5. Generosity doesn’t have to be shown with money.
To be honest, some of us give money simply so we don’t have to be involved with the people and their situations. So giving time or helping in other nonmonetary ways may be better than giving money.
6. Giving adds to your life.
Winston Churchill once wrote, “We make a living by what we get, but we make a life by what we give.” That’s a truth worth reflecting on. The everyday concerns of life can become tedious, mere acts of survival. But when you reach outside of yourself to help someone else, your life will take on a larger purpose.
7. Giving can make a difference.
The bottom line is that you can make a difference.
No matter what the financial climate may be, your generosity can help change someone else’s situation. It may even change their life.
Generosity in hard times can have a side effect that is more beneficial to you than to those you help. Generosity comes back to the giver in a variety of ways.
more than money
The Bible states a number of principles for dealing with both finances and care. Many of them are found in the Old Testament where God set up a nation and care for those experiencing financial struggles was one of His priorities.
Slaves, the most disenfranchised people in that culture, were to be treated well, like hired servants (Leviticus 25:39–43). They were to be given a day off each week—the Sabbath (Exodus 20:10). And they were all freed in the year of Jubilee that came about every 50 years (Leviticus 25:10).
Farmers were instructed to be generous with their crops. When harvesting, they were told to leave some for the “foreigners, orphans, and widows” to glean (Deuteronomy 24:19, NLT). The love story of Ruth and Boaz shows that the poor were allowed to follow the harvesters in the fields and pick up whatever grain had been left (see Ruth 2).
There were also specific monetary requirements. Tithing (giving a tenth of income or produce) is the most obvious.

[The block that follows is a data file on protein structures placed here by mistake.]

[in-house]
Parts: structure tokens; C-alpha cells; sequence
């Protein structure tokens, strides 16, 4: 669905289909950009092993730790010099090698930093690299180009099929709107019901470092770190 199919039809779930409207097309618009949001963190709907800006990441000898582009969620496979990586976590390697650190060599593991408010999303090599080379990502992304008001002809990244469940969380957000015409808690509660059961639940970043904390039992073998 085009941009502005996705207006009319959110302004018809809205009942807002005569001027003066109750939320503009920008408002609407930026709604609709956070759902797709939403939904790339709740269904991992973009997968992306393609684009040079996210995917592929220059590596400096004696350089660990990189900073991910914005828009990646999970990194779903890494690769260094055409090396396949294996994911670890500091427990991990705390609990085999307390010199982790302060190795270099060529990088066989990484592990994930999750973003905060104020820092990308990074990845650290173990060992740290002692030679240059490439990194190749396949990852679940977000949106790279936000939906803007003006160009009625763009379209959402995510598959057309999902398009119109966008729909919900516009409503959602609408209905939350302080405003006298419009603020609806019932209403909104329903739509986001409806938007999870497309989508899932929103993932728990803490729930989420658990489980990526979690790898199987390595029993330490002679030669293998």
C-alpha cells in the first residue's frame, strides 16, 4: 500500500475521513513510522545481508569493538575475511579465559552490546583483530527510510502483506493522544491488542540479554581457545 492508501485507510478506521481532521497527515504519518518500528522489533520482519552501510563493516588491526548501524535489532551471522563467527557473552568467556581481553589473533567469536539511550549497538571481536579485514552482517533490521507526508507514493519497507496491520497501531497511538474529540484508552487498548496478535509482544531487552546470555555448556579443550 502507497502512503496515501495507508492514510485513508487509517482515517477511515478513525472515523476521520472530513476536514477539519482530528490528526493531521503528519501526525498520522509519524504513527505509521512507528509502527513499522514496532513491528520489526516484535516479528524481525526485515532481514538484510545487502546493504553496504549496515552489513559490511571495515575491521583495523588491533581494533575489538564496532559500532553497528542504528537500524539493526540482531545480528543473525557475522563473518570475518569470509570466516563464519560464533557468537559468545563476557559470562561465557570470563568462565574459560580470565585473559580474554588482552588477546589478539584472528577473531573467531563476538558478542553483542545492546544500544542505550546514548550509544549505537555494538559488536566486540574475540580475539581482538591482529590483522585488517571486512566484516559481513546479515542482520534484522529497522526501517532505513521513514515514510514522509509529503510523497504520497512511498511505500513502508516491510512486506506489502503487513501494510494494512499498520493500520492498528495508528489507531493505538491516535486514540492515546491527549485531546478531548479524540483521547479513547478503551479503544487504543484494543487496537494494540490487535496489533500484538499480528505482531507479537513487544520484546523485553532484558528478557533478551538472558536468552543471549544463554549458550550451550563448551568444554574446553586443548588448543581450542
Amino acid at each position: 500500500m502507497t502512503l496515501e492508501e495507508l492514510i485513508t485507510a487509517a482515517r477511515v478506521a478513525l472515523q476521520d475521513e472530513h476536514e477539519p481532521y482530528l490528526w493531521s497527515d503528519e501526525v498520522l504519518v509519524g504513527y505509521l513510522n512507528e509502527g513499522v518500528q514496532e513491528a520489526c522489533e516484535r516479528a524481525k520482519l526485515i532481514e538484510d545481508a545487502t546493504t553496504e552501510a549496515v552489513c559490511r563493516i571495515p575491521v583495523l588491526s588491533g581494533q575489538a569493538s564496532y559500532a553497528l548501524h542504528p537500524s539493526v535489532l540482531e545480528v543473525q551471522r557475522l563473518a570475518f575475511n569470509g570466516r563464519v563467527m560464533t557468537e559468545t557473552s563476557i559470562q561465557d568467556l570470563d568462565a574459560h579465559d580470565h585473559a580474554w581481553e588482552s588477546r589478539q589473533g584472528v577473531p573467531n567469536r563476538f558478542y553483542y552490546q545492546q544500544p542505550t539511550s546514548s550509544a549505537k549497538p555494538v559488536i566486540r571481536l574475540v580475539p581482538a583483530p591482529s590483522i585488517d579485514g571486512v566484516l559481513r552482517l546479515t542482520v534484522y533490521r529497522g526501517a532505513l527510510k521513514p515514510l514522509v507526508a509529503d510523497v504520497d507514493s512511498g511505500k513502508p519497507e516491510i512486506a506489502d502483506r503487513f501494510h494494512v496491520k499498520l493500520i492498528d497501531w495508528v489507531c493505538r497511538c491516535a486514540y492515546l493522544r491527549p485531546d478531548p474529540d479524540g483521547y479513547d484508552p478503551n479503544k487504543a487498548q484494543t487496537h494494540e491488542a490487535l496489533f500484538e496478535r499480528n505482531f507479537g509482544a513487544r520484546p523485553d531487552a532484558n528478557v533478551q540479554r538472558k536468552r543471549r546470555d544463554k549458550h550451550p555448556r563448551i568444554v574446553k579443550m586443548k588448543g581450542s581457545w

It first rates a mention in Genesis, when the patriarch Abraham gave the priest Melchizedek 10 per cent of the stolen goods he had recovered (Genesis 14:20).
This was later formalised into support for the Levites and priests, who didn’t receive any land grant when the Israelites entered Palestine. Interestingly, the Levites and priests also had to tithe their income (Numbers 18:26).
Through the prophet Malachi (3:8–11) God condemned His people for “cheating” on Him by refusing to give Him their tithes and offerings. Of course, God didn’t need the money. He said, “All the world is mine and everything in it” (Psalm 50:12, NLT). He views our gifts as faithfulness to Him, and He blesses this faithfulness.
On the other hand, Jesus later condemned strict tithe payers for ignoring “the more important aspects of the law—justice, mercy, and faith.” He told them to keep on tithing, but “do not neglect the more important things”
(Matthew 23:23, NLT).
Taking all this together, we discover that the Bible teaches the importance of tithing, returning a tenth of our income to God to support His work.
It’s important to understand that tithing is not an act of generosity. It’s an act of obedience, which recognises that everything is God’s to begin with. We are simply His money managers.
As a practicing tithe payer, I can testify that paying my tithe can be hard at first. You may wonder how you will survive. I can assure you that even if you don’t immediately see the blessings God offers, you will find satisfaction in following God’s way. And over time, it won’t seem like a sacrifice, because it simply won’t be a part of your personal spending budget. You won’t miss it.
But let’s also consider the more important aspects that Jesus refers to— “justice, mercy, and faith.” This covers so much more than money. The kind of generosity needed in hard times must be more than money, but it should also, occasionally at least, have us reaching for our wallets to help out.